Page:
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Biodiesel plant to locate in Gordo | Local headline
by By JONATHAN JACKSO
Dec 26, 2006 | 94 views | 0 0 comments | 1 1 recommendations | email to a friend | print
GORDON - The Wilkinson County Development Authority announced Thursday the location of a biodiesel plant to be located in Gordon.

Alterra Bioenergy of Middle Georgia, LLC plans to put in a plant that will sell, distribute and manufacture biodiesel fuel.

Wayne Johnson, president of Alterra, credited the positive working relationship with Wilkinson County in the final decision to locate in Gordon.

“It’s Wilkinson County’s ‘Can do’ and ‘Can do it now’ attitude that made this possible,” Johnson said at the announcement ceremony held Thursday at the plant’s future location on Tremon Street.

The Tremon Street site was the subject of an article in Georgia Trend magazine that praised the county, state and federal governments in a cleanup and rehabilitation of the property to ready it for economic redevelopment. The article ran in conjunction with an award from the state designating Wilkinson as a “County of Excellence.”

Alterra will produce six million gallons of B-100 biodiesel annually in Gordon. The company will distribute up to 30 million gallons per year from the site in its first phase. The plant will initally employ eight to ten at the Gordon site with plans for a second, larger facility in Wilkinson County that will employ ten to 15 people,

Gordon mayor, Kenneth Turner welcomed Alterra to Gordon and welcomed what he called a “new spirit of cooperation that everyone has taken upon themselves to show.” Turner pledged that companies who put their resources in Wilkinson County could rest assured that their investments would be well taken care of.

“We’re going to make sure that happens,’ Turner said.

For a community once almost exclusively dependent on kaolin mining and refining, and now dealing with the decline of that industry, the biodiesel plant represents a definite win in the minds of economic development advocates.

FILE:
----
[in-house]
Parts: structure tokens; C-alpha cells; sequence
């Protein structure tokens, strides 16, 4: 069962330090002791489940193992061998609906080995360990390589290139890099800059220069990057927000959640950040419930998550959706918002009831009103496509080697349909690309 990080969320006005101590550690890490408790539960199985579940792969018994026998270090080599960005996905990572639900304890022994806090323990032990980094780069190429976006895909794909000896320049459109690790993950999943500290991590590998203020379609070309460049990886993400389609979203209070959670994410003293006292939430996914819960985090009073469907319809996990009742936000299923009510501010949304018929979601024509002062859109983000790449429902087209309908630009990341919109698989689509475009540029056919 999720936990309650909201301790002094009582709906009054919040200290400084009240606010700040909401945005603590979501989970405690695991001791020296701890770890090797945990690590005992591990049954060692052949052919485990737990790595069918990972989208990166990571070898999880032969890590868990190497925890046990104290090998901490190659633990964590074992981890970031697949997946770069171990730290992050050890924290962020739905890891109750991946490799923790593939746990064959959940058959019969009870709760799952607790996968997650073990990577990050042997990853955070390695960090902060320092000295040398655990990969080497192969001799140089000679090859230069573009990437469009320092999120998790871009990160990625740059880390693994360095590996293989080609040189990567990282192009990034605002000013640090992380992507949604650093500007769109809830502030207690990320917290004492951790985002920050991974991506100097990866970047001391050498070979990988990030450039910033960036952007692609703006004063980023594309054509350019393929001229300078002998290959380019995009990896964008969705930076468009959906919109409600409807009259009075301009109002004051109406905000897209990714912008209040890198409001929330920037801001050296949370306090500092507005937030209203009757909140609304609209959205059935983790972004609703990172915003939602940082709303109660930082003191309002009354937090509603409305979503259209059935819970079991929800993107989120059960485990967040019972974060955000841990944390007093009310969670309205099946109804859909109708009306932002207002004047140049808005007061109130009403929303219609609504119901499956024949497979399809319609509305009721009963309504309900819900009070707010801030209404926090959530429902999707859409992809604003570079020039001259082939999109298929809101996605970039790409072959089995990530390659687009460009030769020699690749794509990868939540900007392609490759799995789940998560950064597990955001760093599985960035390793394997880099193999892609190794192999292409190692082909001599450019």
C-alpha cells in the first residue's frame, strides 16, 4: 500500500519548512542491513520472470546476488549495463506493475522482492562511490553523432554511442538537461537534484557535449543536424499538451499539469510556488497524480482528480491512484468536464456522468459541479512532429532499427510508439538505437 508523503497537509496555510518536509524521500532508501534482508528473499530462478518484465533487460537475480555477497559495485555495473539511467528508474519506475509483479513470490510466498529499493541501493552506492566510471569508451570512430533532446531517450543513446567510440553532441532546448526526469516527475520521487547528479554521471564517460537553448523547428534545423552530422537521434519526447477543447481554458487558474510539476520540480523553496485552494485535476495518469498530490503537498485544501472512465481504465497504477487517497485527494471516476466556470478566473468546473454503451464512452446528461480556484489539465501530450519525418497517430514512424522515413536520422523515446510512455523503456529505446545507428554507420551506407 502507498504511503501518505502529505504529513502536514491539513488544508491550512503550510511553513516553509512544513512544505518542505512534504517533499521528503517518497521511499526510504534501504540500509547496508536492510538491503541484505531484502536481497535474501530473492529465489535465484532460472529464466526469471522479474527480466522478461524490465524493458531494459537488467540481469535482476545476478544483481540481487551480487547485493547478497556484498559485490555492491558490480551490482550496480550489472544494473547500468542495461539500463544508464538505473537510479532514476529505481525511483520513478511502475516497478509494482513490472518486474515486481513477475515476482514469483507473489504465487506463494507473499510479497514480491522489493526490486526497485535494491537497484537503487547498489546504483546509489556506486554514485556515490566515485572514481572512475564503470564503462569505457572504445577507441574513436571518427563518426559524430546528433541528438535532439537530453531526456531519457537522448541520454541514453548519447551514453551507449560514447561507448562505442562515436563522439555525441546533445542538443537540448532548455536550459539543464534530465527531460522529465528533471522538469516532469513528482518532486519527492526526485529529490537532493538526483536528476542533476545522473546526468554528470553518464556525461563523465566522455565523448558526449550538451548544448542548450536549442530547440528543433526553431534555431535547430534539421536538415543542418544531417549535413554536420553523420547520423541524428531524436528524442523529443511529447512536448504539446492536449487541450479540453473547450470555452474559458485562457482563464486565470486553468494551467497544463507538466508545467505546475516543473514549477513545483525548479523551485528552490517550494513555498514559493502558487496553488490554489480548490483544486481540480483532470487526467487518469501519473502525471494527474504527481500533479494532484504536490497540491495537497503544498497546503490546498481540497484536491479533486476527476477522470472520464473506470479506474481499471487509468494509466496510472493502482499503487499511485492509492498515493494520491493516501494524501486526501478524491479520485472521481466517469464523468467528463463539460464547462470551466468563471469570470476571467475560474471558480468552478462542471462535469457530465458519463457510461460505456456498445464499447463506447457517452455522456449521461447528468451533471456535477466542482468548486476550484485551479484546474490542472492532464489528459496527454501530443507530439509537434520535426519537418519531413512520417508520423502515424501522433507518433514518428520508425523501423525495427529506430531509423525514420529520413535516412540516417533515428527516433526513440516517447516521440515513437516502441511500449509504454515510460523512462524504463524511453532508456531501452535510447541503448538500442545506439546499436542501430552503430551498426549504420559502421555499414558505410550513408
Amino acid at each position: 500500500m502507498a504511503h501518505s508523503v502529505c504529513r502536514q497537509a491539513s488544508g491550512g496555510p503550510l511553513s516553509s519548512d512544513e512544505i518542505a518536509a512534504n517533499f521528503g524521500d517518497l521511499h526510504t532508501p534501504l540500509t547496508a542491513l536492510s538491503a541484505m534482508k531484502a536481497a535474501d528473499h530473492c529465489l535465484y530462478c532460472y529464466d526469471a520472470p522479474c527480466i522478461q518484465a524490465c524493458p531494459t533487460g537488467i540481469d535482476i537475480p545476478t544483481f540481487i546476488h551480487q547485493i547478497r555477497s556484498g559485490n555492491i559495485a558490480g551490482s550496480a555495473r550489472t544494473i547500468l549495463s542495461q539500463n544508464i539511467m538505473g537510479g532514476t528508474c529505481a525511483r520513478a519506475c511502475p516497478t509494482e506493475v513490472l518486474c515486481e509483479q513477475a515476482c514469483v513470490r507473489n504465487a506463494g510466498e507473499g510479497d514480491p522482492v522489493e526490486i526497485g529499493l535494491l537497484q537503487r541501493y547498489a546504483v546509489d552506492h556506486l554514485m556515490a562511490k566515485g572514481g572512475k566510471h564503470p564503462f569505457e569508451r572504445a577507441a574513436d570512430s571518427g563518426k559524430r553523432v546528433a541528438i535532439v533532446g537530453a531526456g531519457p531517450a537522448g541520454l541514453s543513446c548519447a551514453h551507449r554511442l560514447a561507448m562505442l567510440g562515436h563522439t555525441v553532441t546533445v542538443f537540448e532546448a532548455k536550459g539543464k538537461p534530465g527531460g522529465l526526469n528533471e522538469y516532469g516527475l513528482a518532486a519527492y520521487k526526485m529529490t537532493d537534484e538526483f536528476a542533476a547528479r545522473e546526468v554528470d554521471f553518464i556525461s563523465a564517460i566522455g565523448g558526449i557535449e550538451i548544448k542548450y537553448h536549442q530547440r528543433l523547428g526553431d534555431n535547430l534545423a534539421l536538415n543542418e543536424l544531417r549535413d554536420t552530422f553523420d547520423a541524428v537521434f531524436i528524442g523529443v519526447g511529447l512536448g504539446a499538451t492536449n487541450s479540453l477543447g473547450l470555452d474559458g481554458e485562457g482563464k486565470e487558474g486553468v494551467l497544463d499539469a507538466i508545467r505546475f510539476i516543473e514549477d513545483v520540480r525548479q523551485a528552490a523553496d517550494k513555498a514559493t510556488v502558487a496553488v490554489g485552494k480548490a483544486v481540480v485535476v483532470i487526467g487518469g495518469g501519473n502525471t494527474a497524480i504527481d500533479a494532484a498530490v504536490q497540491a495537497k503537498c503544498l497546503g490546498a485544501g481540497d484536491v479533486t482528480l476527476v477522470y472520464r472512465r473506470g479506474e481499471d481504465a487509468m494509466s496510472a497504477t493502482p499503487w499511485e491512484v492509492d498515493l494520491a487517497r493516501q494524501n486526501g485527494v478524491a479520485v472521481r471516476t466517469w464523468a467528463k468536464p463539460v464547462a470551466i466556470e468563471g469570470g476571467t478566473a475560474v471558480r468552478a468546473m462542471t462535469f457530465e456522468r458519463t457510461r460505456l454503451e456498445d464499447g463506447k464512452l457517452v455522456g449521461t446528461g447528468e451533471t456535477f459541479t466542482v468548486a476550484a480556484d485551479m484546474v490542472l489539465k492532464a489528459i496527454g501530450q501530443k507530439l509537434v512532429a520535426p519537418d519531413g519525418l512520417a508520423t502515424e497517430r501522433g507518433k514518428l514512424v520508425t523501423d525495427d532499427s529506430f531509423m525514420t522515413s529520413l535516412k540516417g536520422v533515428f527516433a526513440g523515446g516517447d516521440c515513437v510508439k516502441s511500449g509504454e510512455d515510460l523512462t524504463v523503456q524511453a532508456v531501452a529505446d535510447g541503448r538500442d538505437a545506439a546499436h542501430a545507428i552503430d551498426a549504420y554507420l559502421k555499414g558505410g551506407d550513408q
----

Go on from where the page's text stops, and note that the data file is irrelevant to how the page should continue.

“I thought it was a match from day one and I think this is going to be a very good relationship,” development authority chairman Frank Wall said.

Biodiesel fuel can be made from any plant bearing oil and has definite advantages over traditional diesel, according to Johnson. Citing the nation’s dependence on foreign oil, biodiesel, which uses renewable resources, represents a virtually unlimited supply of base material. Alterra plans to use soybean oil in its production. According to Dr. Lynda Smith, a member of the Clean Cities Coalition, there are additional advantages.

“That Mercedes there has 250,000 miles on it,” Smith said. “My mechanic told me that since I’ve been using biodiesel, it is in such good shape that I’ll get a million miles out of it.”

According to Charise Stephens, executive director of the Clean Cities Coalition, biodiesel adds to the lubricity of diesel engines and in the long run will save owners or fleet operators on repairs.

Representative Allen Freeman called the location of the plant a true success story as well.

“We as a state and a country can depend less on foreign oil and will be in better shape,” Freeman said. Freeman also challenged Johnson to hire from within Wilkinson County whenever possible.

Distribution at the facility should begin in March, 2007 and production in September. Biodiesel compares in cost with traditional diesel fuel.

Wilkinson County’s first economic development director, Farrah Senn, commented on how pleased she is with Alterra’s plans to locate in Gordon.

“I am so pleased Wayne decided to locate here,” Senn said. “I feel strongly that his presence in this community will be an asset to the entire county.”

Alterra plans to have diodiesel available in March of next year
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